Panpsychism?

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Re: Panpsychism?

Postby kennyc » Fri Dec 29, 2017 12:42 pm

LOL! Because Seth Sayeth! LOL!
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Re: Panpsychism?

Postby Poodle » Fri Dec 29, 2017 1:54 pm

mattb wrote:
Poodle wrote:
mattb wrote:... But as I say, quantum physicists are now investing time and energy in Idealism ...


They are? Who and where, please.


According to The New Scientist, 11/11/17, "Reality? It's what you make it" by Philip Ball, it mentions Chris Fuchs at University of Massachusetts, Markus Muller at University of Vienna, Giulio Chiribella at University of Hong Kong.

I'm not involved in the field so I know nothing about these people, and perhaps the author is taking what they have said and giving it his own slant, (he does apparently have a book on the way!). But this article in a serious science journal suggests Idealism is on the agenda in academia.


Idealism ain't mentioned. That article concerns " ‘consciousness induc[ing] wave function collapse’ in the context of quantum systems."

A comment by the author ... "... a mind-boggling alternative: that a coherent description of reality, with all its quantum quirks, can arise from nothing more than random subjective experiences."

See - no idealism anywhere.

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Re: Panpsychism?

Postby mattb » Fri Dec 29, 2017 2:53 pm

Well, I think the 'everything has consciousness' idea is a standard objection to panpsychism, so I clarify this in my video. I wouldn't say a table, rock or chair is conscious or has consciousness, because none of these are trying to preserve an existence as a rock or a chair, whereas even the simplest cells act in their own self interest to preserve their existence. (rocks, chairs and tables are simply labels we give to specific arrangements of matter).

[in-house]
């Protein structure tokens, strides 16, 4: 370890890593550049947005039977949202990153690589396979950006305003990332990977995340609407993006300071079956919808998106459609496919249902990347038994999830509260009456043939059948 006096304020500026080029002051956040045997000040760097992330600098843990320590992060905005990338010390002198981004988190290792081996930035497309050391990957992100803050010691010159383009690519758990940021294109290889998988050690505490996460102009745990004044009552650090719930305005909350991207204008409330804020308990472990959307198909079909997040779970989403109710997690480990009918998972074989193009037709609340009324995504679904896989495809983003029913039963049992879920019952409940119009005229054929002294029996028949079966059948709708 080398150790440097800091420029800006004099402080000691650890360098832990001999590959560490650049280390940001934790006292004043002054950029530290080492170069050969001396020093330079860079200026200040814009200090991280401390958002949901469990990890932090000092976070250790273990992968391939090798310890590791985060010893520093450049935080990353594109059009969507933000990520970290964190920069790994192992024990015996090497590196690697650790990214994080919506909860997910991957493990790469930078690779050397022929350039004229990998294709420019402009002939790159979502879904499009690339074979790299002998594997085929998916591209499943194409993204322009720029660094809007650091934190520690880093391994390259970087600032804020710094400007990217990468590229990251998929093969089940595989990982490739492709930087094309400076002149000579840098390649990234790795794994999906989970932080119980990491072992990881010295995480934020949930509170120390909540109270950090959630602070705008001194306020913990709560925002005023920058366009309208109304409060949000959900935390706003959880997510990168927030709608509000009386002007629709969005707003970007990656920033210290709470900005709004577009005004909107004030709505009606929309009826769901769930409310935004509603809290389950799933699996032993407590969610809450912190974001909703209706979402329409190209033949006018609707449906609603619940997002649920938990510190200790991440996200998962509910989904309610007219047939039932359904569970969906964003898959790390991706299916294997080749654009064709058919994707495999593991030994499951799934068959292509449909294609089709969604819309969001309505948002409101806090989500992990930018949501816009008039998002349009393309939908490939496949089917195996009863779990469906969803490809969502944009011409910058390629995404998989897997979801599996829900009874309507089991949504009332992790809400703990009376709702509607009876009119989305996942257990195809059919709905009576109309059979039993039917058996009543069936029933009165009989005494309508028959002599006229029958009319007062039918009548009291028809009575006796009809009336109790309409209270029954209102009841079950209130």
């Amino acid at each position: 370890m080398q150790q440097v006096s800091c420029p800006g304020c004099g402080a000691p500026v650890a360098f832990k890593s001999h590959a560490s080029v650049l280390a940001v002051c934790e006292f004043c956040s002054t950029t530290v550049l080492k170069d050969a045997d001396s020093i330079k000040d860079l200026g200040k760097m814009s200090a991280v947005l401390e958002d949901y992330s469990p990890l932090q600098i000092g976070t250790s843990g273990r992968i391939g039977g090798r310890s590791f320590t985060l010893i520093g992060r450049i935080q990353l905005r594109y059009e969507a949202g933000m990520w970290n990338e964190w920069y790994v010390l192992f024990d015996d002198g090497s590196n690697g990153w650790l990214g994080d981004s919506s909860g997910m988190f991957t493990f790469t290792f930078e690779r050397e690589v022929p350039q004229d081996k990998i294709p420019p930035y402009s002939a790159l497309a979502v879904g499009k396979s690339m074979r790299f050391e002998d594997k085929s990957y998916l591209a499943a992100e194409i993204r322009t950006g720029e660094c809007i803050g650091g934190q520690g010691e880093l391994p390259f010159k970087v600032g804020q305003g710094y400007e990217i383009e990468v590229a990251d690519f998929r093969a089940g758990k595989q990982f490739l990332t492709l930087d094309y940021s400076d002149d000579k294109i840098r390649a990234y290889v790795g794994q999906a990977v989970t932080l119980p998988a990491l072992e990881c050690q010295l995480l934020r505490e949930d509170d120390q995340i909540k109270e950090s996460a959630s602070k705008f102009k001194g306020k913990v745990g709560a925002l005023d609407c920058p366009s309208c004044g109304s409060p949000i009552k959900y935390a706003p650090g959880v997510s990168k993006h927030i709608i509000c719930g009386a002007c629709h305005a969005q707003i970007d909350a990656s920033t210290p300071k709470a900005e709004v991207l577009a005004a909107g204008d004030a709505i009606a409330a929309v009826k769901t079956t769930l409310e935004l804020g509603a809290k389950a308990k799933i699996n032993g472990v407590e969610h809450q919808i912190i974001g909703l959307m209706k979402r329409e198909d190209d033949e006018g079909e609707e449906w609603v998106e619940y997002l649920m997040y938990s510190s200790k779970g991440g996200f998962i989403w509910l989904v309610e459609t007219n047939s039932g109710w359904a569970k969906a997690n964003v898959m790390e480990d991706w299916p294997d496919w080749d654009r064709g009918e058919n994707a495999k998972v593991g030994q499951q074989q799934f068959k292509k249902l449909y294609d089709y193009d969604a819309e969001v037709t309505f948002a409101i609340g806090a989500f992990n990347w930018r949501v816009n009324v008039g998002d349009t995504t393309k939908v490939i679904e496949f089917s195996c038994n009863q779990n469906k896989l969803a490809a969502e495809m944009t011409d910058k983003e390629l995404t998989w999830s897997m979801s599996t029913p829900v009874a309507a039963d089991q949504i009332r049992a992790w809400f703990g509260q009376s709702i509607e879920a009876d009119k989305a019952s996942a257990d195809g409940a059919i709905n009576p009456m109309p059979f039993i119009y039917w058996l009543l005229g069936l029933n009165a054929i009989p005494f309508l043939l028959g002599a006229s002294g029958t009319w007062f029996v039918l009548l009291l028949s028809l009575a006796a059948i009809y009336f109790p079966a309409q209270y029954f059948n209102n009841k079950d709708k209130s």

What we see in the quantum double slit experiment suggests to me that at the most basic level matter has sufficient 'awareness' to make choices in specific circumstances. So yes this base awareness is present in every atom, including those that make up rocks, chair and tables, but to me that's quite different from saying they have consciousness.

The point about my video is that it makes more sense to consider ourselves part of a living and behavioural Universe, rather than a mechanical one, into which living beings somehow make a magical appearance.

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Re: Panpsychism?

Postby mattb » Fri Dec 29, 2017 3:22 pm

See - no idealism anywhere.


No, the author certainly doesn't use the term idealism, and as I say this may be the author's take on what others have said. But when I read